28 July 2008

Qantas, when it rains it pours

Rainman is a great film. The name "Qantas" became synonym in my mind for safe flying from before I had ever got on an airplane. And now part of their plane falls off? Well this is all Qantas needed at the moment. Having followed the company quite closely over the last few months and seen all their problems, it does seem as though they are having a streak of very bad luck. But is it just a question of luck?

Apparently the whole drama was caused by a ruptured oxygen bottle that shot into the cabin. The force of the explosion at that height, caused the shrapnel to travel through the storage compartment, the luggage and end up in the business class food preparation area. Fortunately nobody was hurt. But is this just more bad luck or is there a reason behind it? Surely there is some safety check pertaining to those cannisters that would make sure this did not happen.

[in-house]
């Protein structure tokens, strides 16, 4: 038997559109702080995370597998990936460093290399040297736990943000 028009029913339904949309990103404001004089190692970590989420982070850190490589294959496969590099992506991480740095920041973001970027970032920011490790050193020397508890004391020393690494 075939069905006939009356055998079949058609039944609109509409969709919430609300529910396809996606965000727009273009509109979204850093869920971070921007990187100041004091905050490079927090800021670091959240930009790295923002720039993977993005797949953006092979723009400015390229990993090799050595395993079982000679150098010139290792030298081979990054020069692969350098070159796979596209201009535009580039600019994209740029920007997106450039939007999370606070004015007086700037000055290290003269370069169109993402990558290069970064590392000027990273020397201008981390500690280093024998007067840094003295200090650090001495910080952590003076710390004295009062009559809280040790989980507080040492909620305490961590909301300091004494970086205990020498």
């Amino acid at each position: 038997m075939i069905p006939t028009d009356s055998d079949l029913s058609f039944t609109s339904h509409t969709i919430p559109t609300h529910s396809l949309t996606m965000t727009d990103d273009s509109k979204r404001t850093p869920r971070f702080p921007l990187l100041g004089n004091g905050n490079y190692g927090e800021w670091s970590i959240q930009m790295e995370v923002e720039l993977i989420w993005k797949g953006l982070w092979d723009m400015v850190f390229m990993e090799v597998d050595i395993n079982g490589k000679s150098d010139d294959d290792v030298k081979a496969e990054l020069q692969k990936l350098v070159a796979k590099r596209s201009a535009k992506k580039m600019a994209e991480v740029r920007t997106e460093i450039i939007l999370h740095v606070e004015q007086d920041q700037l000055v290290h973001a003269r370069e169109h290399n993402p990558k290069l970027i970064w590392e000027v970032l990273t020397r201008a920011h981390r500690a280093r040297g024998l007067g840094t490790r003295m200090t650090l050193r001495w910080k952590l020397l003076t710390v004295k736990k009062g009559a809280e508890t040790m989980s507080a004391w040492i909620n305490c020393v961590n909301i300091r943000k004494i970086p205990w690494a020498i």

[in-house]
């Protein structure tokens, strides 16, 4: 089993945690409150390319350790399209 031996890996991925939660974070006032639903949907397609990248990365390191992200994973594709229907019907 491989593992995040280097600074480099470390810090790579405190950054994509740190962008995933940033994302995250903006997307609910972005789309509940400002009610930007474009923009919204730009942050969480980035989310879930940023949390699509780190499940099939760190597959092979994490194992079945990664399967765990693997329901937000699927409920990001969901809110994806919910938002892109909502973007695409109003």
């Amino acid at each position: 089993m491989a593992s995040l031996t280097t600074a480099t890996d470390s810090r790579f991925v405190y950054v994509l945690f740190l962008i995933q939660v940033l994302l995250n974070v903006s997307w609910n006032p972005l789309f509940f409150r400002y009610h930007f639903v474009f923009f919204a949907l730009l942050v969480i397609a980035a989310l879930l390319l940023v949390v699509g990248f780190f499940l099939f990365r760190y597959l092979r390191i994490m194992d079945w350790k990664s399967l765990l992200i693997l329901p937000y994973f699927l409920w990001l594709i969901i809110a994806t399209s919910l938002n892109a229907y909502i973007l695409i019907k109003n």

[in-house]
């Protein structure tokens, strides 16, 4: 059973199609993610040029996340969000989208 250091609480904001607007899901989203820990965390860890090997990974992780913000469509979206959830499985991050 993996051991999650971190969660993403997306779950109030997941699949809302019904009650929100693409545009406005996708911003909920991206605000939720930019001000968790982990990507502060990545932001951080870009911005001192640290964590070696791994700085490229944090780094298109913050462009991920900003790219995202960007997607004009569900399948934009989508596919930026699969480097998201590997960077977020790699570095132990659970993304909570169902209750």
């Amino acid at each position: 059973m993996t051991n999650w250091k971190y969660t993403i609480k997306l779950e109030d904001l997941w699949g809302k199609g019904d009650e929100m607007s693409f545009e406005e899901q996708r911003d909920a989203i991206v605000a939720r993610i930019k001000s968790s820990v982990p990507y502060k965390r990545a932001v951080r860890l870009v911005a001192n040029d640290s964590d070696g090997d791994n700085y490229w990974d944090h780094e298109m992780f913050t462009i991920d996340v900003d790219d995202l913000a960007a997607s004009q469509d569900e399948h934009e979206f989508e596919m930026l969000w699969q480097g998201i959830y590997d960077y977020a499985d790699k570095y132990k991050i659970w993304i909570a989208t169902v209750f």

It was not long ago that I covered the strike that Qantas' safety technicians went on, demanding a pay increase. It has only been a few days since the company had to announce that there would be cuts in staff and then there was the whole price fixing situation in late 2007, all to be crowned by ever increasing fuel prices.

Is there a danger that these increases in fuel prices are in some way connected to this accident? If staff are unhappy and not doing their jobs properly because the company cannot afford to pay them as much as they would like, are we now in danger? I have not of course lost faith in air travel, it is by far one of the safest ways to travel, but I cannot help but wonder what effects the rise in fuel prices will have in general. I am sure that this is a one time only accident, the exception that proves the rule that Qantas is very very safe, but there are other smaller companies out there who might have to adjust to higher prices by cutting corners here and there. Can prices affect our safety, and if so, what do we do about it?

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